'Tulsa' & 'Teenage Lust' | Larry Clark at FoamExhibitions / Amsterdam
13 June 2014 - 12 September, 10am - 6pm (until 9pm Th/Fr)
Photography museum Foam will be presenting the controversial projects Tulsa and Teenage Lust by American photographer Larry Clark from June until September in Amsterdam!
About Larry Clark
Born in Tulsa, Oklahoma in 1943, Larry Clark entered the world of photography at an early age as his mother was a travelling photographer.
As an adolescent, Clark began injecting amphetamines and using other substances with a group of friends.
During this time, Clark began taking photographs of his reality: drugs, sex and a form of suburban culture largely unknown to the mainstream.
Based on his own experiences and those of others, his main subject of investigation became the rebellious aspects of youth cultures not necessarily at the margins, but rather forming the fringes.
Clark's work wants to show the intimate realities of the difficult adolescent years and the variety of influences that lead to what could be called dystopian circumstances: complicated familial relationships, unrealistic standards of a hegemonic masculinity, the effects of mass media on social behaviour and the complex nature of identity formation.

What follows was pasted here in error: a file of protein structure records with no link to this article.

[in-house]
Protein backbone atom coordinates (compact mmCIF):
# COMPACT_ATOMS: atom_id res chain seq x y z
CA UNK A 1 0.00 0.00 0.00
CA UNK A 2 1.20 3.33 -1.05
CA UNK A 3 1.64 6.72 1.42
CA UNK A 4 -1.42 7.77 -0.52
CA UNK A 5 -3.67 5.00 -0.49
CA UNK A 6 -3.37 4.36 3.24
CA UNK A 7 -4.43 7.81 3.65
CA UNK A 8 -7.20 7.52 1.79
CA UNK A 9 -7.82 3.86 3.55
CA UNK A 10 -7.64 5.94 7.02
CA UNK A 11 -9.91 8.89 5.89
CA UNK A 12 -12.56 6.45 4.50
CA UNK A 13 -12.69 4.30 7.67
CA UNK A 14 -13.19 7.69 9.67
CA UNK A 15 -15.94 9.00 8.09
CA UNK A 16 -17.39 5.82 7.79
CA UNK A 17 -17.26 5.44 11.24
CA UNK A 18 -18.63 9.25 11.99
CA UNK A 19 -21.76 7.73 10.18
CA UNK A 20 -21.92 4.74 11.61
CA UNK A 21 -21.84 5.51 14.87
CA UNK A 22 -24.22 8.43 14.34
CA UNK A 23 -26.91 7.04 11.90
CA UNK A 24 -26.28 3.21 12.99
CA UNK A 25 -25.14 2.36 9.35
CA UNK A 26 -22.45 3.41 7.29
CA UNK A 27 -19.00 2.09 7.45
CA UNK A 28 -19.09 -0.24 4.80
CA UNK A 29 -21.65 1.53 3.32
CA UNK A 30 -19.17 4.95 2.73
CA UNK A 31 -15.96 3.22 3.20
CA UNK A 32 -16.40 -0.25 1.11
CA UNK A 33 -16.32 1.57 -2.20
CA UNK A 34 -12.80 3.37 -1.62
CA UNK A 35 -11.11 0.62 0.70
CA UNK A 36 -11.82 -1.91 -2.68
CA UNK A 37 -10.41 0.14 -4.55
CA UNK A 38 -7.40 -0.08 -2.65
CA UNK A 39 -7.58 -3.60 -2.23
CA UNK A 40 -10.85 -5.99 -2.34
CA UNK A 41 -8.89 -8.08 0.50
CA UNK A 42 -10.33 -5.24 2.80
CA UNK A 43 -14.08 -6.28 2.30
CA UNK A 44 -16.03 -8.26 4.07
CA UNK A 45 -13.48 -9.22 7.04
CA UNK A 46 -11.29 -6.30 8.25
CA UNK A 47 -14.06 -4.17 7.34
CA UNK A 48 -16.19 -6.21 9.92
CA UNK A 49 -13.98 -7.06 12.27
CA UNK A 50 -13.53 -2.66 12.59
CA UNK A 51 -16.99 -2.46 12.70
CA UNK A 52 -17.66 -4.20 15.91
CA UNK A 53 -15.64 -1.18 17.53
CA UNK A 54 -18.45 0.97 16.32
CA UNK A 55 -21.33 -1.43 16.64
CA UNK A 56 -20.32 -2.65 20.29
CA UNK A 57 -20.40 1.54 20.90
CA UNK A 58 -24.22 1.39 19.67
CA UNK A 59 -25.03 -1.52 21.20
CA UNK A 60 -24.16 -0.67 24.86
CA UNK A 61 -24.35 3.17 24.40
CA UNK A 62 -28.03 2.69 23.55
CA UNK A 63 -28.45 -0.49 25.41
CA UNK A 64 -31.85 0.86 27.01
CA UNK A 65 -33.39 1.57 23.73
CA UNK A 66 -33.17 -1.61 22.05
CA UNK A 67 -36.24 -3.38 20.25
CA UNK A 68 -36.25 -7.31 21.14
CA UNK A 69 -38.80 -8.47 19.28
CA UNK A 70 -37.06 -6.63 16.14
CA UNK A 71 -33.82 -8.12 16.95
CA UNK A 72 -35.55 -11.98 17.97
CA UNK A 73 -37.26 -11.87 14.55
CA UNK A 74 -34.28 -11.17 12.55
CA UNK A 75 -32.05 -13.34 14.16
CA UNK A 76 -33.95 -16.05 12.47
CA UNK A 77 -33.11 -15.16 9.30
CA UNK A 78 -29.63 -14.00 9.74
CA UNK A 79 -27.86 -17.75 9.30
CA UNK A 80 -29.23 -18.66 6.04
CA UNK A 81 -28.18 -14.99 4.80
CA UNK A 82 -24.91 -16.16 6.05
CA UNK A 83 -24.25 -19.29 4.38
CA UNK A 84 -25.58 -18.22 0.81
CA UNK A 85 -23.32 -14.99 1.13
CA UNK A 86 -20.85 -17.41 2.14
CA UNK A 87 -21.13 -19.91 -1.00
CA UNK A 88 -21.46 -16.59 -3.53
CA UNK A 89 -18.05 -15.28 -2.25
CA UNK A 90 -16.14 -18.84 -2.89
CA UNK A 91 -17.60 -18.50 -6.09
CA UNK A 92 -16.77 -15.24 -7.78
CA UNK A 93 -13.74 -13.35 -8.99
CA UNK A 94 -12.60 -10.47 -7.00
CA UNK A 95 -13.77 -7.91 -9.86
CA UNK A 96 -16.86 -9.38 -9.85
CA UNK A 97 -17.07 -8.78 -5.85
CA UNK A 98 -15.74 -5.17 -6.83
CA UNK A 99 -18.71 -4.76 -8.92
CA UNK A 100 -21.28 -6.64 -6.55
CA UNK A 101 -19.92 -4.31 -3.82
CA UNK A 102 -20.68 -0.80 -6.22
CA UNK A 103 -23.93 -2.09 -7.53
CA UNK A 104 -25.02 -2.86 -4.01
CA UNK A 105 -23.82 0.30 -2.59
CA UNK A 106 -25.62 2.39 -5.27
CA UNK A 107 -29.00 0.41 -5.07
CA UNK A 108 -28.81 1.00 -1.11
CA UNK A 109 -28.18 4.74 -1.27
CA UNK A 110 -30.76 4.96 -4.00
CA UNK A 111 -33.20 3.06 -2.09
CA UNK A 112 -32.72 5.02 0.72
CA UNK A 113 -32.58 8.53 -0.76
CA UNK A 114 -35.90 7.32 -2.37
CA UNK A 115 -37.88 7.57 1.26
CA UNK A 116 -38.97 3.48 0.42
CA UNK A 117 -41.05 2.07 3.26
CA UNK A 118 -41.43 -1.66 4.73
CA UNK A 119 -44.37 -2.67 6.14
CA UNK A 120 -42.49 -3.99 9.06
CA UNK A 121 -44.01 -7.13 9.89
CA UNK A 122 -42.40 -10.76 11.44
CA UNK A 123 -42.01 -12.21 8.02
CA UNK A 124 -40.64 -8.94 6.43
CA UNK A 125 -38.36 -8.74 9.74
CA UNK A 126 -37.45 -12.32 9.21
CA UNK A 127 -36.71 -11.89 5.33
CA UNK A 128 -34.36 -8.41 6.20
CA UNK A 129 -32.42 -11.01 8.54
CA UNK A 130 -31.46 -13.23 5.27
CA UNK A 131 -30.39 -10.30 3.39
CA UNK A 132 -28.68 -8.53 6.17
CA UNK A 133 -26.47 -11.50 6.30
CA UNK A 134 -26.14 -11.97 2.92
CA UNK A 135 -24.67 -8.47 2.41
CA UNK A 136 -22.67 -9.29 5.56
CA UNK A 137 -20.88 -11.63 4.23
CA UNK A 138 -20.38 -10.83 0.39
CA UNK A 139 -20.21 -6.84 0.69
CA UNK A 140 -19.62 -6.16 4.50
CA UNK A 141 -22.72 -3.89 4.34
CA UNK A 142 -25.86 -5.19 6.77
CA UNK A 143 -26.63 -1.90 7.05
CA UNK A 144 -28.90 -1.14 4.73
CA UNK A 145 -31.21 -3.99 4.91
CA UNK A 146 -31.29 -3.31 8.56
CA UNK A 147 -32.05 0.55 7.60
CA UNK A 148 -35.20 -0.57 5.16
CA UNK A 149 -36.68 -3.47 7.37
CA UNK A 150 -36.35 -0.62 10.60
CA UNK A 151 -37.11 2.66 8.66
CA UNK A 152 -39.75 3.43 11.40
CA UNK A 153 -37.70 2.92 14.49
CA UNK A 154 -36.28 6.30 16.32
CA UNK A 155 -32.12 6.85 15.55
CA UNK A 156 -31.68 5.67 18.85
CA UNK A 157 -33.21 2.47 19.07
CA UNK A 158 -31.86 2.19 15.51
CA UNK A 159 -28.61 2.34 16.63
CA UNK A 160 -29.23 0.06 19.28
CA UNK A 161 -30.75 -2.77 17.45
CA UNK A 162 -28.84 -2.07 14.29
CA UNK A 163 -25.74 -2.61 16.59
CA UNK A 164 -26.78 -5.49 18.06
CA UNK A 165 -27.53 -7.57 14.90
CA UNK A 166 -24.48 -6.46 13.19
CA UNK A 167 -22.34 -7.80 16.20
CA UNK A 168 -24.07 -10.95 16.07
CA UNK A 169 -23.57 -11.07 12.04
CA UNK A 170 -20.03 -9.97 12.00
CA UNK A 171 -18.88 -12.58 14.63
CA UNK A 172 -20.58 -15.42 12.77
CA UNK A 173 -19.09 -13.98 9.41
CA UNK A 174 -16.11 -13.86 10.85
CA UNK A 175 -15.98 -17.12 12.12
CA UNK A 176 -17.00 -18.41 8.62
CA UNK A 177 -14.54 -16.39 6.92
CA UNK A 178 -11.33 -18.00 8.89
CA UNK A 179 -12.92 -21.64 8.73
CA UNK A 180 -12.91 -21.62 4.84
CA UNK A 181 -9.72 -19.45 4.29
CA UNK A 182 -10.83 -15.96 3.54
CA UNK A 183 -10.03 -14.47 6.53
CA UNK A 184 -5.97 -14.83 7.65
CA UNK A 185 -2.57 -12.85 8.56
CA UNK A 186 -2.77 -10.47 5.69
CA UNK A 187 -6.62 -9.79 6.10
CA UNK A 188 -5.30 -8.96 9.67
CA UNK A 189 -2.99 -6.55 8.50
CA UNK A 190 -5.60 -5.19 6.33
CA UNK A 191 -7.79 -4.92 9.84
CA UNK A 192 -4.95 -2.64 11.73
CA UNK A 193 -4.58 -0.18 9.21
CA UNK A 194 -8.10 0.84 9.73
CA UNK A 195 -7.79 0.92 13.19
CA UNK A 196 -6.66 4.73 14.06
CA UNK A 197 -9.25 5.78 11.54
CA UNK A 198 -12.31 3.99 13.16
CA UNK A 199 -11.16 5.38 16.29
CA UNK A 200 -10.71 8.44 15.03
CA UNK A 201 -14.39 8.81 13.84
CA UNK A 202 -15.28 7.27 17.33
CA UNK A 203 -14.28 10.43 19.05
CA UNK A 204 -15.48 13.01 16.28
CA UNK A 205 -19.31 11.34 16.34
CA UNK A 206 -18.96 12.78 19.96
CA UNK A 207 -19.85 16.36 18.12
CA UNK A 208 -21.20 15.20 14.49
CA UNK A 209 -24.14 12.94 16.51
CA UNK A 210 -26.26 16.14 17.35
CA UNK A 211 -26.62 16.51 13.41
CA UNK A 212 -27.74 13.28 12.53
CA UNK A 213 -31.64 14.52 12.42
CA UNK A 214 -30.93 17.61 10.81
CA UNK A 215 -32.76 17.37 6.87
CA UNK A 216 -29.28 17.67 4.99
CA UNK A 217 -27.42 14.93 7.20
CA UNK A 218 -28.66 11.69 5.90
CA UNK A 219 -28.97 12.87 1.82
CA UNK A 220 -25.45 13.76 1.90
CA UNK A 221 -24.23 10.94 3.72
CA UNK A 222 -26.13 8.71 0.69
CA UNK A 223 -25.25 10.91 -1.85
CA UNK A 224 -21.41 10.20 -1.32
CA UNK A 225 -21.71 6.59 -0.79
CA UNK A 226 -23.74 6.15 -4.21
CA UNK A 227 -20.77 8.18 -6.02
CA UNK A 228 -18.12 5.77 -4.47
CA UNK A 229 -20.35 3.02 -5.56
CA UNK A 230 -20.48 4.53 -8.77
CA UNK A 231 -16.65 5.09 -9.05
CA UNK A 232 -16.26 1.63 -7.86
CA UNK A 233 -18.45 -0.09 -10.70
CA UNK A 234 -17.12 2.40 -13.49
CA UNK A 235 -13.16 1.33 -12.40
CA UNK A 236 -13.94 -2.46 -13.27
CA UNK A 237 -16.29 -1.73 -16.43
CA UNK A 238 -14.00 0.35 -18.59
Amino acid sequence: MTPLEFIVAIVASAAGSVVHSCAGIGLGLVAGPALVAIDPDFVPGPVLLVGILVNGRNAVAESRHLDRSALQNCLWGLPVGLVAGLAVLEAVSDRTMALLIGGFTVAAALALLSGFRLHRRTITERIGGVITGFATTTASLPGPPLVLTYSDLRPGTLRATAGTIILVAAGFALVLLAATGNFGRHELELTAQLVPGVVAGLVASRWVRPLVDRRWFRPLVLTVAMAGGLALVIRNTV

His photograph's address these themes through explicit portrayals of sexuality, violence and drug use that juxtapose the casual nature of the subjects with the shock-factor of audiences outside of the subjects' realm.
This inside-outside dynamic has occasionally led to Larry Clark's work being deemed pornographic and morally corrupt, which itself highlights the powerful nature of his images.
Tulsa is a collection of photographs that documents first-hand Clark's adolescence in the 1960s American mid-west.
The work consists of three different life trajectories in the form of photographic essays and is an intimate portrayal of Clark and his friends' moments of idealistic joy and subsequent disillusionment associated with drug addiction.
Teenage Lust (1983)
Teenage Lust is the second book by Larry Clark and is a reconstructed "autobiographical" account of his youth.
Using a mix of his own family portraits and photographs of other adolescents leading a life dictated by "sex, drugs and rock & roll," a faux visual narrative is told reflecting moments of Clark's teenage years.
More explicit than Tulsa, Teenage Lust is divided into three main sections: Clark's move to New York City, a quest for an utopian life in New Mexico and portraits of male hustlers in Times Square.
This series has been both lauded and shunned for its rawness and vulnerability that echoes the uncertainty of adolescence.